The blue chart shows the percentage of Photoshop users that are willing to pay at each price point. Notice that this chart looks different than the raw numbers in the poll. This is due to the assumption that users willing to pay $300 will also be willing to pay $250, $200, $150, $100, $50, and $0. But users willing to pay $200 will not be willing to pay $300. So you can see that free Photoshop has a 100% value (who wouldn’t take it for free, right?). This blue chart is derived directly from the poll numbers.

The green chart shows how much revenue Adobe could make per 1000 Photoshop users. This chart is based on the blue chart values, the price points, and the semi-random value of 1000 users. So if 75% of our 1000 users are willing to pay $100 for the Photoshop upgrade, this means that 750 people are going to drop $100 on the software resulting in 750 x $100 = $75,000.

WHAT’S ADOBE THINKING?

I’m not claiming that I’m smarter or more business savvy than the folks at Adobe — I’m quite sure they know what they’re doing. But we all know that Photoshop is one of the most heavily pirated pieces of software on the market, and most of us think that it’s overpriced. I’m sure Adobe is aware of these things as well.

So why be stubborn with the price? If you could potentially increase your revenue by 3 fold just by lowering the price, why wouldn’t you?

Would dropping the price of the software somehow “cheapen” it because of perceived value? I sure don’t think so. Photoshop is a verb for crying out loud! “i.e. That photo is totally Photoshopped.” When your product name turns into a verb, it’s a good sign that you own the market. A cheaper price tag wouldn’t correlate to a cheaper quality.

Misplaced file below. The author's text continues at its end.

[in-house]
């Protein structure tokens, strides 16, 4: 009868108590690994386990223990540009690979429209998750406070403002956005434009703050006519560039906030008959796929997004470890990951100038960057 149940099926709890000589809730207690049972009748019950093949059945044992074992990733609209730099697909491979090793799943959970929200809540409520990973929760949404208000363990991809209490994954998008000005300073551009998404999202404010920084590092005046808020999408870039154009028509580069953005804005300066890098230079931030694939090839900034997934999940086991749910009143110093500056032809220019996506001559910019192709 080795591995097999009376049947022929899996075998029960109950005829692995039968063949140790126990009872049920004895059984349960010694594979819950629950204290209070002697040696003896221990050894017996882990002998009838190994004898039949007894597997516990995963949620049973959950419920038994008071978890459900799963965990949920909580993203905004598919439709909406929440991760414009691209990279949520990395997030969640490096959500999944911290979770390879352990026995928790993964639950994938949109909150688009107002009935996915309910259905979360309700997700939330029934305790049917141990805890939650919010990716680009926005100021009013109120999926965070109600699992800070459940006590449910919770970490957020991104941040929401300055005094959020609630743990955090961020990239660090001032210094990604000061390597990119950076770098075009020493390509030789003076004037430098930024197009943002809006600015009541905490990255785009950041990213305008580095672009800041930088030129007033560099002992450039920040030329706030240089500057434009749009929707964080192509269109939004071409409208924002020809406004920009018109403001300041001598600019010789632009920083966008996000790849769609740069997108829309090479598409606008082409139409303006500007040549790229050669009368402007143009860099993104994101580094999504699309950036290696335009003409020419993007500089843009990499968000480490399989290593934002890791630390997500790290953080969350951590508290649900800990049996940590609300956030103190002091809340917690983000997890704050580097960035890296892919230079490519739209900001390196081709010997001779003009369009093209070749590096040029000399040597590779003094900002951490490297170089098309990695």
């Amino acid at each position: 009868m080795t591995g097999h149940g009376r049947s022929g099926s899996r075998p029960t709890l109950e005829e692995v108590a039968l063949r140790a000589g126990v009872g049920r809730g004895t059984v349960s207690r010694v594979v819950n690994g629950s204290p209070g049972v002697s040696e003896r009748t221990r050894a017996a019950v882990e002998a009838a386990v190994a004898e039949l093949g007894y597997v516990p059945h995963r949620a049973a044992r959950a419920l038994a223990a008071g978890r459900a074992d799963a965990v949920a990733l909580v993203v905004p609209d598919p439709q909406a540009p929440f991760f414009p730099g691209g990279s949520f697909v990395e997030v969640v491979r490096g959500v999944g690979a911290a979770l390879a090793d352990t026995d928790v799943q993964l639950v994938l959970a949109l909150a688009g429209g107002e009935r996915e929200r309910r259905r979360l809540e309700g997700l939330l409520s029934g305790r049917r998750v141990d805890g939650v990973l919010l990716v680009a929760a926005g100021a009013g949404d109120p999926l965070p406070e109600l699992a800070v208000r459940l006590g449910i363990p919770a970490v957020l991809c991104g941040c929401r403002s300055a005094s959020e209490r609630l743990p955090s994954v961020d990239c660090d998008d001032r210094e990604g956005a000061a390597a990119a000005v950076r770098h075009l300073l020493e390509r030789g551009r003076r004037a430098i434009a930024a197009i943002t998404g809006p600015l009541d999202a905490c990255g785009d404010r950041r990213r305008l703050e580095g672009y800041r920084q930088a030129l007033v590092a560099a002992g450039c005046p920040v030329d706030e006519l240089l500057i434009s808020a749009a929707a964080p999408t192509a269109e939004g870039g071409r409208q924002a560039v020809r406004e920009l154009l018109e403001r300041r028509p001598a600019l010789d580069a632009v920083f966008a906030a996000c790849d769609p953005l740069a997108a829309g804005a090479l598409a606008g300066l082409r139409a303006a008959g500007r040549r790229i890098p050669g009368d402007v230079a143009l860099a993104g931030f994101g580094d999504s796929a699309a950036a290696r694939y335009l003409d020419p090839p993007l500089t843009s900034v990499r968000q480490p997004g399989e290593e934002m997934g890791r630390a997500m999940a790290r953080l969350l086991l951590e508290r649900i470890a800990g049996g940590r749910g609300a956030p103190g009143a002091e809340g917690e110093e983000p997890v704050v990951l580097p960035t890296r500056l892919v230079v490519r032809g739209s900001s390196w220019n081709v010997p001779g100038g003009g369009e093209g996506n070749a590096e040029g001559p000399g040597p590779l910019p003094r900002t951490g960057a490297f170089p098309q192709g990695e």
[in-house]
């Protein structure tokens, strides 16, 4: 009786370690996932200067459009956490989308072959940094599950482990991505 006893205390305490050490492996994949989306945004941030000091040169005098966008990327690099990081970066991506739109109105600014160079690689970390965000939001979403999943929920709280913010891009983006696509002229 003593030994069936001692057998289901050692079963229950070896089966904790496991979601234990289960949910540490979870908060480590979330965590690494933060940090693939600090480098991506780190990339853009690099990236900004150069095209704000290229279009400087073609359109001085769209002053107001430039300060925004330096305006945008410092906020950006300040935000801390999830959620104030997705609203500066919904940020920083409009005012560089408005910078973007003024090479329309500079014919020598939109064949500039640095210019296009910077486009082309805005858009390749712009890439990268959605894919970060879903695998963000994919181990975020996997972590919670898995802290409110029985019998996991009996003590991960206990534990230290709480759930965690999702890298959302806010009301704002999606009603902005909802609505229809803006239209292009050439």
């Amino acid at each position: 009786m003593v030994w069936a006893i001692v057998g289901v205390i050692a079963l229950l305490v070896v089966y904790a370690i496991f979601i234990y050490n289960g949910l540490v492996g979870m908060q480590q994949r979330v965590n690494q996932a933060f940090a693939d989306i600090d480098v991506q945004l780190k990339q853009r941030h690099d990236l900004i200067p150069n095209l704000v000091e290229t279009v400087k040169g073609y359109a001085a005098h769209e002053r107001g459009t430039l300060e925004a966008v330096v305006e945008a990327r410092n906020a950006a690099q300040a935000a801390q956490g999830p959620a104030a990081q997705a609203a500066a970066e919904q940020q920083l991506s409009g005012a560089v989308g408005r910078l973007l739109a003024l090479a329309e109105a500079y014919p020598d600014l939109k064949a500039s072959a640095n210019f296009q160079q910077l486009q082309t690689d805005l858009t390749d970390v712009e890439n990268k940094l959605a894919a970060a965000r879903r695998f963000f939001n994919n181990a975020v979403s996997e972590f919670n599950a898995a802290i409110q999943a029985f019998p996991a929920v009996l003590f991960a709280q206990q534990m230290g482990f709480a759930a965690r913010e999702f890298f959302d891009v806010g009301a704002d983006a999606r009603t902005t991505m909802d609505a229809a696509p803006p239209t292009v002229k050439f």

IS LIGHTROOM THE ANSWER?

I find it really interesting that our poll indicates that the most revenue can be produced by a $100 price point for the software upgrade. Why so interesting? Because that’s exactly the price of the Lightroom upgrade. Is Adobe well aware of this market trend and they’re using it to set the price of Lightroom? Sure, it offers fewer features than Photoshop, but I’m guessing that people would still pay for it if the price were $150 or $200. If this were the case, they’d probably just be pushing more people to pirate the software rather than buy it (as is the case with Photoshop).

I’m actually aware of several photographers who pirated Photoshop in the past, but purchased Lightroom. And while I know that Lightroom will be pirated, I’m guess that it won’t be as much as Photoshop now that the upgrade price has hit the market.

FINAL THOUGHTS

While Lightroom is certainly a cheaper alternative to Photoshop, they’re different pieces of software. They each have their own use. It’s hard to say if the numbers presented in this study would actually reflect purchasing habits of Photoshop users, given a lower price. But I think the trend would hold true — lower price would result in higher revenue for Adobe.

I’d love to see Photoshop offered at $100, but I don’t think that’s going to happen any time soon. What do you guys think: will we ever see lower prices on Photoshop?